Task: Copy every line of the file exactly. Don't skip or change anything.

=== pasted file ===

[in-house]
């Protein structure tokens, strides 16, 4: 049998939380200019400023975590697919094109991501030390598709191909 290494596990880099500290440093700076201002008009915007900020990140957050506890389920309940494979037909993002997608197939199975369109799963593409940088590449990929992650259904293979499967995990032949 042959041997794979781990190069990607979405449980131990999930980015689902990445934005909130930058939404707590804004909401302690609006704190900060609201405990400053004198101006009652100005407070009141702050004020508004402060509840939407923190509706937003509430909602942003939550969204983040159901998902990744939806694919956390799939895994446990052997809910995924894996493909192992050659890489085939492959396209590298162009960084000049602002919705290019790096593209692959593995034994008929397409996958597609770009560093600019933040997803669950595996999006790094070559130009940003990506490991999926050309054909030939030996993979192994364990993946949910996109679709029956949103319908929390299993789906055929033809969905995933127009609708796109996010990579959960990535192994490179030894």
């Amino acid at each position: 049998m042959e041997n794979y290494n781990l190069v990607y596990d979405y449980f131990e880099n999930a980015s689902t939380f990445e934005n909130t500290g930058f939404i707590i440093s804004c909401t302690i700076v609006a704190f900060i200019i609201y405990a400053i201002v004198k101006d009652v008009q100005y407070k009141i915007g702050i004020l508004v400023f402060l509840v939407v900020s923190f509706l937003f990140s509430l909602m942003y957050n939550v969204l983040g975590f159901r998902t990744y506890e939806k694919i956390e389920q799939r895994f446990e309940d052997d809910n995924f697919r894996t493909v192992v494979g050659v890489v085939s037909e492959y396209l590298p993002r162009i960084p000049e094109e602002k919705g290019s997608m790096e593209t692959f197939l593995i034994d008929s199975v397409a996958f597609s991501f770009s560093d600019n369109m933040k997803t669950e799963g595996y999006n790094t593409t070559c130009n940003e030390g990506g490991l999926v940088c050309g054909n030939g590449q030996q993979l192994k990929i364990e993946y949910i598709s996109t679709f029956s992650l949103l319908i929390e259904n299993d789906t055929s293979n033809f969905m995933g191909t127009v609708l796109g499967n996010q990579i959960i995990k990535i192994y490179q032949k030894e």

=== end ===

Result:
[in-house]
């Protein structure tokens, strides 16, 4: 049998939380200019400023975590697919094109991501030390598709191909 290494596990880099500290440093700076201002008009915007900020990140957050506890389920309940494979037909993002997608197939199975369109799963593409940088590449990929992650259904293979499967995990032949 042959041997794979781990190069990607979405449980131990999930980015689902990445934005909130930058939404707590804004909401302690609006704190900060609201405990400053004198101006009652100005407070009141702050004020508004402060509840939407923190509706937003509430909602942003939550969204983040159901998902990744939806694919956390799939895994446990052997809910995924894996493909192992050659890489085939492959396209590298162009960084000049602002919705290019790096593209692959593995034994008929397409996958597609770009560093600019933040997803669950595996999006790094070559130009940003990506490991999926050309054909030939030996993979192994364990993946949910996109679709029956949103319908929390299993789906055929033809969905995933127009609708796109996010990579959960990535192994490179030894």
């Amino acid at each position: 049998m042959e041997n794979y290494n781990l190069v990607y596990d979405y449980f131990e880099n999930a980015s689902t939380f990445e934005n909130t500290g930058f939404i707590i440093s804004c909401t302690i700076v609006a704190f900060i200019i609201y405990a400053i201002v004198k101006d009652v008009q100005y407070k009141i915007g702050i004020l508004v400023f402060l509840v939407v900020s923190f509706l937003f990140s509430l909602m942003y957050n939550v969204l983040g975590f159901r998902t990744y506890e939806k694919i956390e389920q799939r895994f446990e309940d052997d809910n995924f697919r894996t493909v192992v494979g050659v890489v085939s037909e492959y396209l590298p993002r162009i960084p000049e094109e602002k919705g290019s997608m790096e593209t692959f197939l593995i034994d008929s199975v397409a996958f597609s991501f770009s560093d600019n369109m933040k997803t669950e799963g595996y999006n790094t593409t070559c130009n940003e030390g990506g490991l999926v940088c050309g054909n030939g590449q030996q993979l192994k990929i364990e993946y949910i598709s996109t679709f029956s992650l949103l319908i929390e259904n299993d789906t055929s293979n033809f969905m995933g191909t127009v609708l796109g499967n996010q990579i959960i995990k990535i192994y490179q032949k030894e």